More than 211,000 people have been displaced, 72 people have died and 33 others have been injured by flooding in Kenya since March 2018. The current wave of flooding began around mid-April. In mid-March the country experienced flooding which left at least 15 people dead and displaced hundreds. At the beginning of March at least 7 people died during a period of heavy rain.
In addition to huge cracks fissuring its ground, Kenya is currently experiencing a wave of deadly floods. The worst affected counties are Turkana, Tana River, Garissa, Isiolo, Kisumu, Taita, Mandera, Wajir, Marsabit, West Pokot, Samburu and Narok. About 50,000 people have had to leave their homes in Tana River County.
Flooding has damaged or destroyed homes and infrastructure. Livelihoods have been severely disrupted, in particular farming communities. Wide areas of farmland are underwater and thousands of livestock have been killed.
Dadaab refugee camps, which host over 225,000 refugees, have also been affected and there are concerns over cholera and other water-borne diseases.
About 50,000 people are reportedly stranded in several villages in Moyale, near the border with Ethiopia, after a road linking them to the border town was cut off by floods. They have reportedly not been able to access food and water supplies for 10 days.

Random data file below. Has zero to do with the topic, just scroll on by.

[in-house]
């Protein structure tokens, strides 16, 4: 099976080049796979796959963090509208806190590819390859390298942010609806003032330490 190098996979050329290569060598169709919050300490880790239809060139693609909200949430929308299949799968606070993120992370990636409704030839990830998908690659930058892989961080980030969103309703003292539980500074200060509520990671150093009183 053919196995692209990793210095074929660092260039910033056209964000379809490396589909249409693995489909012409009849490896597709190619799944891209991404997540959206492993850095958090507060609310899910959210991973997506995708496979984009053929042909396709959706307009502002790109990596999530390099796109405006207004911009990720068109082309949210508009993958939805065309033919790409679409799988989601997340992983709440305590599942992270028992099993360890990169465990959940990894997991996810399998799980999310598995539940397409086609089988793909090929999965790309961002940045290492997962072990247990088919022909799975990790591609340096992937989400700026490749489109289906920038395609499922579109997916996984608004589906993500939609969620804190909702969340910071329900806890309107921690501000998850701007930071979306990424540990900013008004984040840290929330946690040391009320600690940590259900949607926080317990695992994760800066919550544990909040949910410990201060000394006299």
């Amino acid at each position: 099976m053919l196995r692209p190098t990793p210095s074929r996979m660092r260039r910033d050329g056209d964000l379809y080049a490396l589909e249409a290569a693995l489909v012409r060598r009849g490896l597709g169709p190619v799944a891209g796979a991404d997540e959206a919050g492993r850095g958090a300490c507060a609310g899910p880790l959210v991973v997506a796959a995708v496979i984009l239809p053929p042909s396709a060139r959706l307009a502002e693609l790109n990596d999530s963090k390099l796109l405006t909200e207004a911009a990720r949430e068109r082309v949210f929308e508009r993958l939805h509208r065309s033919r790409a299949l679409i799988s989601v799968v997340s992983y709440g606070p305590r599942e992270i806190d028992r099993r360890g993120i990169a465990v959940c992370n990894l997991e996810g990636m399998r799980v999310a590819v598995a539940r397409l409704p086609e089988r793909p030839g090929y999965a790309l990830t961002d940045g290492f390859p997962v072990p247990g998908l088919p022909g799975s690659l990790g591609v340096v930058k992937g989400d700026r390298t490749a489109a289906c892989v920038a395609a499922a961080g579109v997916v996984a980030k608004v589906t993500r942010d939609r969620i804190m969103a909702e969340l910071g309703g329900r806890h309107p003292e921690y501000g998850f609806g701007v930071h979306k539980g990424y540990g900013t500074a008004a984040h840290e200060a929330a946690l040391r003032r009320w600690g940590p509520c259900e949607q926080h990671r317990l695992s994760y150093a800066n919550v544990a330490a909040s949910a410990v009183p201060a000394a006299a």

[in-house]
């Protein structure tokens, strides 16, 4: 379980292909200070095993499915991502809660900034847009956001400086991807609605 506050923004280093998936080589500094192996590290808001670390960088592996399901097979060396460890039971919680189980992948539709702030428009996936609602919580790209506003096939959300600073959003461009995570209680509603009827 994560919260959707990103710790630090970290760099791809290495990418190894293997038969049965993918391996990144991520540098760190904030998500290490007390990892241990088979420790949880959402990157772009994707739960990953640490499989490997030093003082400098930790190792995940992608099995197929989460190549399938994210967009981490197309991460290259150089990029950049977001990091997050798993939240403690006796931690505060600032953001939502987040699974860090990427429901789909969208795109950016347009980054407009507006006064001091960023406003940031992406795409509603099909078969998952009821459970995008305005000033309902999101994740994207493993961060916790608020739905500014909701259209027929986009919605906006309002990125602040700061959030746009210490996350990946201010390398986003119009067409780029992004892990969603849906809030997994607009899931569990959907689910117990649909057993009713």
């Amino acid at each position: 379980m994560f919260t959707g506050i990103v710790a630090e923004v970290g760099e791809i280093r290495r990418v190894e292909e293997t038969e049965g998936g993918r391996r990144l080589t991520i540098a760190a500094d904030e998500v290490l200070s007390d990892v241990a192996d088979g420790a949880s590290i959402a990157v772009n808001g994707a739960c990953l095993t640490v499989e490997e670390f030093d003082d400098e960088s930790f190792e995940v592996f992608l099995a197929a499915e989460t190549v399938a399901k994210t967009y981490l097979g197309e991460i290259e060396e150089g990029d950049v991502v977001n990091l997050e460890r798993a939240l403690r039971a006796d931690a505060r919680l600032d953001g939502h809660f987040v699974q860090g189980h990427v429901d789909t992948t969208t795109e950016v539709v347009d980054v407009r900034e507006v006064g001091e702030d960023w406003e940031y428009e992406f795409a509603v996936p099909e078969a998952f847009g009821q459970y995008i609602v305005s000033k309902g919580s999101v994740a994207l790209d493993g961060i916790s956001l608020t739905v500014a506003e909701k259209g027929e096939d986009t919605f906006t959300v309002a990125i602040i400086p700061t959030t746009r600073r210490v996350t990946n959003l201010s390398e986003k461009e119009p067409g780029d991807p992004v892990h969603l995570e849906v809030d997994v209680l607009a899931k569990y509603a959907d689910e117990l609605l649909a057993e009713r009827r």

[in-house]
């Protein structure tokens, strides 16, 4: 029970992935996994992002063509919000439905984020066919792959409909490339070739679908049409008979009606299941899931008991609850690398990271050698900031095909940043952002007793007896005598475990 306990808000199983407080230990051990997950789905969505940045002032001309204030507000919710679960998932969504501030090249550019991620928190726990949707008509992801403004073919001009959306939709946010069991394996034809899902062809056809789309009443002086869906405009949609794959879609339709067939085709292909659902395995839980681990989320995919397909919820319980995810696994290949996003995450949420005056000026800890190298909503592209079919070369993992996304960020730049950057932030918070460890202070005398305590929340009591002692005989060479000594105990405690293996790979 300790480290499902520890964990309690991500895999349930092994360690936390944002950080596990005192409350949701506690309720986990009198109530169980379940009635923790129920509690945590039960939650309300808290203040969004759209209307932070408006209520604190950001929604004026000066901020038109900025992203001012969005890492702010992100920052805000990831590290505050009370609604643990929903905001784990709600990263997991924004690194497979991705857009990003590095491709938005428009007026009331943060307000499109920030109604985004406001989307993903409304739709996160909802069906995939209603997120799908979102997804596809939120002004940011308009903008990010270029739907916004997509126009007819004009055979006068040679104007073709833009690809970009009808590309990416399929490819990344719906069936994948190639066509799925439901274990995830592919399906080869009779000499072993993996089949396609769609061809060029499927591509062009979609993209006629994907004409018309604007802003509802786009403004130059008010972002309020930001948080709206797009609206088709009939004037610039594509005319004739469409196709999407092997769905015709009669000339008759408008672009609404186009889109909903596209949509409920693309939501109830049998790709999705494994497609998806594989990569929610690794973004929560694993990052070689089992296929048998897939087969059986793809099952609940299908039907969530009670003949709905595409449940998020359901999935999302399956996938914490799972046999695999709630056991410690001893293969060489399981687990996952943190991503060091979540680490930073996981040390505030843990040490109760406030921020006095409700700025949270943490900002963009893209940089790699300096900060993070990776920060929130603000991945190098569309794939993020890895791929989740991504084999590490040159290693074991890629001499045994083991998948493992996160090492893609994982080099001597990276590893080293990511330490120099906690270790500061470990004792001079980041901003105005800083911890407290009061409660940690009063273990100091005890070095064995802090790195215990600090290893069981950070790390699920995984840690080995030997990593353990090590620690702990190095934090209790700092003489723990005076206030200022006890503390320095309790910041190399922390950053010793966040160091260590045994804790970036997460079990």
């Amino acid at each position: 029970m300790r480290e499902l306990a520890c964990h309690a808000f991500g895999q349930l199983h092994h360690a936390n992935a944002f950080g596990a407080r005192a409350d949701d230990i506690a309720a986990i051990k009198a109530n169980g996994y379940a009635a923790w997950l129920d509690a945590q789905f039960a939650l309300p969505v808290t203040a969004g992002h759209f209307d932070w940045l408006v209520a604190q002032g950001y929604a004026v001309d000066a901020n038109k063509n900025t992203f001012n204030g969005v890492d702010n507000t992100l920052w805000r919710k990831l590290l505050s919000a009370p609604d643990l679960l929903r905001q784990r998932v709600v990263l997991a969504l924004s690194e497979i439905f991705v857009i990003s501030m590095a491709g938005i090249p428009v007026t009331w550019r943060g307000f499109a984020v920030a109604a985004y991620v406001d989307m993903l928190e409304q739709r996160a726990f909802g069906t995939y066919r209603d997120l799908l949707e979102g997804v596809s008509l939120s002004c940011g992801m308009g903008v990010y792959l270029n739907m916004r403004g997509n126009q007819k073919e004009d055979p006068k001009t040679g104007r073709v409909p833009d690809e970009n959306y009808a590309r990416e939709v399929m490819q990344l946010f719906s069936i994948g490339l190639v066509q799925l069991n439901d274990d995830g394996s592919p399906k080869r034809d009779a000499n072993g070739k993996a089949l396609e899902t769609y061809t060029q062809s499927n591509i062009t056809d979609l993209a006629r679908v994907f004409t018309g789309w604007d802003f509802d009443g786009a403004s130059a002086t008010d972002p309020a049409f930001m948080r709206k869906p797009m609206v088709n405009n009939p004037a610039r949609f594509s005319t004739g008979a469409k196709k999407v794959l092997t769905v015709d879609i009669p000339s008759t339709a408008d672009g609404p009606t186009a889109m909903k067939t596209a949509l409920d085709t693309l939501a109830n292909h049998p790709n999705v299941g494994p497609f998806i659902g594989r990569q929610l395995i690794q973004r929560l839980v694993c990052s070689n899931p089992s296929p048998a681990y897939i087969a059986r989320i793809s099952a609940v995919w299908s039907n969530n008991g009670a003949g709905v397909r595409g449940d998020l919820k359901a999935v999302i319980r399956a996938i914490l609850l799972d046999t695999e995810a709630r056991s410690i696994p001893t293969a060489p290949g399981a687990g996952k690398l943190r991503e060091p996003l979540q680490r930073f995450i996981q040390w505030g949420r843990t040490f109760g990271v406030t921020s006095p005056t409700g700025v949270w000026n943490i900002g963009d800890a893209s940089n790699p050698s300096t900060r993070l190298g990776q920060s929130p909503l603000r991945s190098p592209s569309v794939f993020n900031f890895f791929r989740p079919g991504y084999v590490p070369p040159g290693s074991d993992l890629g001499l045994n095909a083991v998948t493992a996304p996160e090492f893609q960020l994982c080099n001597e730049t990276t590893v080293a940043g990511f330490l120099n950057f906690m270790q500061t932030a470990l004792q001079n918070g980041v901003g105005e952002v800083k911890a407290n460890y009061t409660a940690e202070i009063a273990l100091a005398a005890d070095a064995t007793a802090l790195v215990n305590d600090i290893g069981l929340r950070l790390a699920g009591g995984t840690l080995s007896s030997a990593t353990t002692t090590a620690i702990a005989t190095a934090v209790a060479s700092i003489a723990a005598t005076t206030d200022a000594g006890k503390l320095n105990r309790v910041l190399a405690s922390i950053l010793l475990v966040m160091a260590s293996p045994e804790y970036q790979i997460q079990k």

Levels of the Masinga and Kamburu dams are now of major concern. Both are reaching dangerously high levels and if rains continue authorities may be forced to release water from the dams, which could have severe consequences for villages downstream in Tana River and Garissa.
The Kenya Red Cross Society, the International Red Cross, Red Crescent Movement, UN agencies and NGOs partners, are assisting the national authorities to provide assistance and support the victims of this natural disaster. So far, more than 10,000 households have been assisted with shelter materials, and buckets, soap, blankets and some food items have been distributed to households in Turkana and Nandi counties.
But the flooding and the suffering continue. By the way, why is this emergency disaster not making the headlines?